There have been a few rare moments in our history in which a progressive-minded President challenged the will of the Supreme Court, and both times it has created a furious backlash that rolled back human rights and caused us to take many steps back as a country. The first time this happened was when Abraham Lincoln ignored the SC’s Dred Scott decision in order to pass the 13th amendment at the end of the Civil War. After the (short) period of Reconstruction in which formerly enslaved Black people began to actually be able to enter into government, obtain small levels of political power, and amass some amount of generational wealth, the KKK rose out of the south and began terrorizing them.
The backlash to the federal ban of slavery in the United States was so harsh, in fact, that it resulted in the creation of Jim Crow laws, allowing for nearly 100 years of white terrorism against Black citizens and the actual revocation of their constitutional civil rights. Most of these rights were not officially regained until after 1968, and there’s a strong argument to be made as to why even today, they have yet to be fully restored.
The 2nd most notable moment a President pushes the country forward against the will of the Supreme Court is when FDR introduces his New Deal policies in 1933. He also has to deal with a SC that keeps blocking him from making any kind of real progress, despite his policies being incredibly popular with everyday Americans—and finally, after having bill after bill shot down, in an effort to secure Social Security and Labor Union Protections, he threatens to expand the court. As this idea begins to gain steam in the court of public opinion, the SC finally backs off and Roosevelt wins his game of Chicken. He never actually does expand the court though, as his presidency ends up outlasting enough of the Justices to allow him to eventually appoint 8 out of 9.
This is when the Supreme Court actually begins to shift into a more progressive-minded entity, one that actually sides with popular demand and makes an effort to expand rights for the majority of Americans rather than to revoke them—and this culture is more or less maintained on the SC all the way through Obama’s presidency until Mitch McConnell blocks his 2014 appointee, Merrick Garland, from ever even being interviewed by Congress, much less taking a seat on the Court.
The backlash to FDR’s New Deal and later, LBJ’s Great Society policies have been a much slower burn than the backlash to the Emancipation Proclamation. It has taken conservatives in this country well over half a century to fully execute their design, but the 2016 presidential election sealed the deal, and now, in 2022, we’re finally seeing the culmination of their decades-long efforts. They’ve been slowly and methodically chipping away at the concept of a functioning government for the people, but now the floodgates are fully open—so it’s important to understand what the end goal of the GOP is, because without extremely deliberate and coordinated resistance, I have no doubt they’ll achieve everything they wished for and more.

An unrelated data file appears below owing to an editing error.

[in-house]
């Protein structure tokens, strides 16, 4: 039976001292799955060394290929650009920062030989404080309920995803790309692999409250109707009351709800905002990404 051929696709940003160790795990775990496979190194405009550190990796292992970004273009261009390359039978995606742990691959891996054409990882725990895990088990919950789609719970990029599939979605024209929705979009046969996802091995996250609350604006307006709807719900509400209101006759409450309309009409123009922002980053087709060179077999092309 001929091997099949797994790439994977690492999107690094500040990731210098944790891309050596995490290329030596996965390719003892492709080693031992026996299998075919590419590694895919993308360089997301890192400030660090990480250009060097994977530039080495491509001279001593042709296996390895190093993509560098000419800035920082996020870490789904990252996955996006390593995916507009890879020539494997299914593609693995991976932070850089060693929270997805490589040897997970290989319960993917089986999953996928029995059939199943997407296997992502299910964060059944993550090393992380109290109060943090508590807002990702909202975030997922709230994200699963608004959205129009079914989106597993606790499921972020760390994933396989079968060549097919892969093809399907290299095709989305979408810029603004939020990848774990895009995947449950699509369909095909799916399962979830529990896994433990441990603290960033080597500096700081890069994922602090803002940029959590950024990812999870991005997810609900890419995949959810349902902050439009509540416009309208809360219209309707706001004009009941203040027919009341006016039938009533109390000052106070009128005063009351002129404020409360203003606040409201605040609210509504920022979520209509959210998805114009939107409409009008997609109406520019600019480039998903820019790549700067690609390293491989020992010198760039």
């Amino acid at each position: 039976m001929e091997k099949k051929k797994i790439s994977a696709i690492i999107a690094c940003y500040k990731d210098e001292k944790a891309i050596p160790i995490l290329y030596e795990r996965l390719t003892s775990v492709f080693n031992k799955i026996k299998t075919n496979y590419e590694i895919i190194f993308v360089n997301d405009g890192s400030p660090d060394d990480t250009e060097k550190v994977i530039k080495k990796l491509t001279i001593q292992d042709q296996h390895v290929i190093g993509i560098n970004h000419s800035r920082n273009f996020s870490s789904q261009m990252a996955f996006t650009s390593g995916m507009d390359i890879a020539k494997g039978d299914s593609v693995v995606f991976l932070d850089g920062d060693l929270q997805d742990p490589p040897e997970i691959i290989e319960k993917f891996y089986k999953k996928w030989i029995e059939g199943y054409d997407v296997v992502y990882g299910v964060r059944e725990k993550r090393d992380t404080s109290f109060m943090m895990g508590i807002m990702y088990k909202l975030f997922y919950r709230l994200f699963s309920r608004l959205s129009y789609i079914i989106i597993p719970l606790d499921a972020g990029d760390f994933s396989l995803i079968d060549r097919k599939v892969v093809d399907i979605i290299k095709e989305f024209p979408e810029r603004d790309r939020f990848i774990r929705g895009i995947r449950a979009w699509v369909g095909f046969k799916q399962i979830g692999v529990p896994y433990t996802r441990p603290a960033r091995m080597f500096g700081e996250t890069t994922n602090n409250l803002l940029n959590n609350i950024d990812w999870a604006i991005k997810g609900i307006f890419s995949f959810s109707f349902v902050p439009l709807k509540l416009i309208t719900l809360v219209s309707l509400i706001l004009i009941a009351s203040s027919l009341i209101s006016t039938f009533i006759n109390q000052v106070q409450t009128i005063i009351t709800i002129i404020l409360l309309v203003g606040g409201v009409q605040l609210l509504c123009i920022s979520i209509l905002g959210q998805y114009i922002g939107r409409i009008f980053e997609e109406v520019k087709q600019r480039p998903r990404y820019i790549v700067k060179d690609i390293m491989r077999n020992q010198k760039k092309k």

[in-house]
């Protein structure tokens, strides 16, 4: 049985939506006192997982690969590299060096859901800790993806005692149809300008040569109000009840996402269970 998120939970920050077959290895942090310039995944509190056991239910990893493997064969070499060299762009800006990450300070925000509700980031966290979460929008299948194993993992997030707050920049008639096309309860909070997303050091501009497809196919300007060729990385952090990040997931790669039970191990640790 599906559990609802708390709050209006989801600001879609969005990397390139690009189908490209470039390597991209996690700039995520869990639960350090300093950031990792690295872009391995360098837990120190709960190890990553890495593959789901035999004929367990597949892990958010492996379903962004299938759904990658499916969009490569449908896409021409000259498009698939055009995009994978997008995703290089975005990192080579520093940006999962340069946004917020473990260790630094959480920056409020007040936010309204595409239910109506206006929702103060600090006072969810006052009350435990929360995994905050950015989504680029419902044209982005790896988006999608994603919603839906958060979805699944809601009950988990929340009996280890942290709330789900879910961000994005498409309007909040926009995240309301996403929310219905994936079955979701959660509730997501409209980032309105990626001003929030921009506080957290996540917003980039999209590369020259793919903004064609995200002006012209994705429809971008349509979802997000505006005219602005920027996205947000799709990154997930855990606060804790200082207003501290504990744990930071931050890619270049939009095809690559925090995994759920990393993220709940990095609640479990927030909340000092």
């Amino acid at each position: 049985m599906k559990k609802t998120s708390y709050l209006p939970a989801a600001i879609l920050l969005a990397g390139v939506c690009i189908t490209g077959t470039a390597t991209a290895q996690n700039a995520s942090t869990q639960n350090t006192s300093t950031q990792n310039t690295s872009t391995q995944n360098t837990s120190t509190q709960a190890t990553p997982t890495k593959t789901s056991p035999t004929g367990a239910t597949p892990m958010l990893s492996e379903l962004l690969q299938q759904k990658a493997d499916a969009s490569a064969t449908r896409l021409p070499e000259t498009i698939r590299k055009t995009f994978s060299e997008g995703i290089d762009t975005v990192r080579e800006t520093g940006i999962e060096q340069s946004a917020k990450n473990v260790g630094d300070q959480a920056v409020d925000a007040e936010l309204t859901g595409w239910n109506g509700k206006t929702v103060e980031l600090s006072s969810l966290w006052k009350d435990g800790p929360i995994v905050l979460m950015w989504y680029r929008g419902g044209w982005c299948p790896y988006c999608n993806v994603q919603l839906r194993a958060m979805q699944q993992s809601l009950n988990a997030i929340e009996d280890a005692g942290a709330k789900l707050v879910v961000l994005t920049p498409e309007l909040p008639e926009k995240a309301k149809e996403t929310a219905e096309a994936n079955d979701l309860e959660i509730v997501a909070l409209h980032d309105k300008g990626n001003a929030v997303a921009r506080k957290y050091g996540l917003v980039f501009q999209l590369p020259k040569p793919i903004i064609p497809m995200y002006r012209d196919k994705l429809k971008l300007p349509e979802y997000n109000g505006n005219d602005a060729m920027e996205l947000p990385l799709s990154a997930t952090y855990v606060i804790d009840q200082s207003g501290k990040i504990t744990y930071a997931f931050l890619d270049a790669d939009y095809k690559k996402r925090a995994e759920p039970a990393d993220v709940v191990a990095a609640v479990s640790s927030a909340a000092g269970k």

What you need to understand about the American Conservative movement is that their goal has always singularly been to prevent the maximum amount of equality possible—and I know that it’s human nature to want to assume positive intent and to expect logical choices that benefit the most people, but you need to set all that aside because for American Conservatives, the concept of “equality” has always been a zero-sum game that is ultimately existential for them. Understand that their end game is to 1. create a defined hierarchy according to theocratic, paternalistic standards, 2. maintain minority rule by controlling education and indoctrinating from an early age, and 3. rid any and all opposition to this over time by limiting or revoking political, civil, and economic rights.
In order for us to fight for true equality of opportunity in this country, we need to first recognize that inequality has always been built in to the very foundation of our nation, and that stubbornly holding on to things like “tradition” or “constitutional norms” only creates an artificial cap on how much progress we can make. We’re now effectively dealing with a rogue Supreme Court, a hostile Senate, a very slim House majority, and a weak President that are all working together (voluntarily or not) to prevent the people’s will from being executed. We need to recognize that all 3 branches of government are dysfunctional and are not upholding their end of the social contract; and that when human rights are getting rolled back or outright revoked, it becomes the duty of all citizens to resist, to protest, and to take radical measures to prevent further backsliding.
The 5-decade endeavor to revoke Roe is a good case study in how much dedication and coordinated effort was required to actually move the needle—but the reframing of “abortion rights” in this country that happened well before the official Roe ruling is perhaps worth learning about even more than what happened in more recent times, as it truly does illustrate how much damage a single historical revisionism campaign led by just a handful of men can do. I highly recommend giving these 2 episodes of Throughline a listen if you aren’t familiar already: